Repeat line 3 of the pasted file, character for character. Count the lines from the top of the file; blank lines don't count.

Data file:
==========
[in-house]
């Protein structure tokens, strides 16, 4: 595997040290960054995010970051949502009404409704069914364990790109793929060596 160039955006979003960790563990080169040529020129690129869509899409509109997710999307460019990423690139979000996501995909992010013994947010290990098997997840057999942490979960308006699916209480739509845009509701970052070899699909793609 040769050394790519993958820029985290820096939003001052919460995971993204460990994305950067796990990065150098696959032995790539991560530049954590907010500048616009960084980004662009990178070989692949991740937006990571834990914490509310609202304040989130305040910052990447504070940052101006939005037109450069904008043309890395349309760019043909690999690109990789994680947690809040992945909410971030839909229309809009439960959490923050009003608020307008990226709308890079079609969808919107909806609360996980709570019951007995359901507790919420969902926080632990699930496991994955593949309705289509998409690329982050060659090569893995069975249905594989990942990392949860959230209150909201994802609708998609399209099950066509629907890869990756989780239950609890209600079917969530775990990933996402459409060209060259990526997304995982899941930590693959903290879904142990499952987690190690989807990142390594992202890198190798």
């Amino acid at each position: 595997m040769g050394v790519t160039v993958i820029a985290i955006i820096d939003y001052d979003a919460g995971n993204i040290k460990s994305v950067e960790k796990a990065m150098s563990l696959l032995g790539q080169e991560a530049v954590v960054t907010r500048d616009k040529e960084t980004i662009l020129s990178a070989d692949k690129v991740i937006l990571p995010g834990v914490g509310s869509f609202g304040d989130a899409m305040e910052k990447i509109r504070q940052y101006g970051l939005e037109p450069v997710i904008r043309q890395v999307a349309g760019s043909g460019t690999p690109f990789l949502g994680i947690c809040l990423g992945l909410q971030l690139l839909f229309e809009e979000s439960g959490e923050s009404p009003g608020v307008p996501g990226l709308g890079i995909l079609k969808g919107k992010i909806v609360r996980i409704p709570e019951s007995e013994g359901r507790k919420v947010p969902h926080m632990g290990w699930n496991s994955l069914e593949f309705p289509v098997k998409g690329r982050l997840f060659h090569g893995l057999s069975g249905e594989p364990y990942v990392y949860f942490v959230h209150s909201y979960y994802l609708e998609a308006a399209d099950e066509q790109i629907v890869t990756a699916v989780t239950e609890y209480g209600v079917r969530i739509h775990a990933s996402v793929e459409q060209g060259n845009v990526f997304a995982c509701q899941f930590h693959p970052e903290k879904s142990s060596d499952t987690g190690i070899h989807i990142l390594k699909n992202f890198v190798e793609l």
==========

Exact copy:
């Amino acid at each position: 595997m040769g050394v790519t160039v993958i820029a985290i955006i820096d939003y001052d979003a919460g995971n993204i040290k460990s994305v950067e960790k796990a990065m150098s563990l696959l032995g790539q080169e991560a530049v954590v960054t907010r500048d616009k040529e960084t980004i662009l020129s990178a070989d692949k690129v991740i937006l990571p995010g834990v914490g509310s869509f609202g304040d989130a899409m305040e910052k990447i509109r504070q940052y101006g970051l939005e037109p450069v997710i904008r043309q890395v999307a349309g760019s043909g460019t690999p690109f990789l949502g994680i947690c809040l990423g992945l909410q971030l690139l839909f229309e809009e979000s439960g959490e923050s009404p009003g608020v307008p996501g990226l709308g890079i995909l079609k969808g919107k992010i909806v609360r996980i409704p709570e019951s007995e013994g359901r507790k919420v947010p969902h926080m632990g290990w699930n496991s994955l069914e593949f309705p289509v098997k998409g690329r982050l997840f060659h090569g893995l057999s069975g249905e594989p364990y990942v990392y949860f942490v959230h209150s909201y979960y994802l609708e998609a308006a399209d099950e066509q790109i629907v890869t990756a699916v989780t239950e609890y209480g209600v079917r969530i739509h775990a990933s996402v793929e459409q060209g060259n845009v990526f997304a995982c509701q899941f930590h693959p970052e903290k879904s142990s060596d499952t987690g190690i070899h989807i990142l390594k699909n992202f890198v190798e793609l």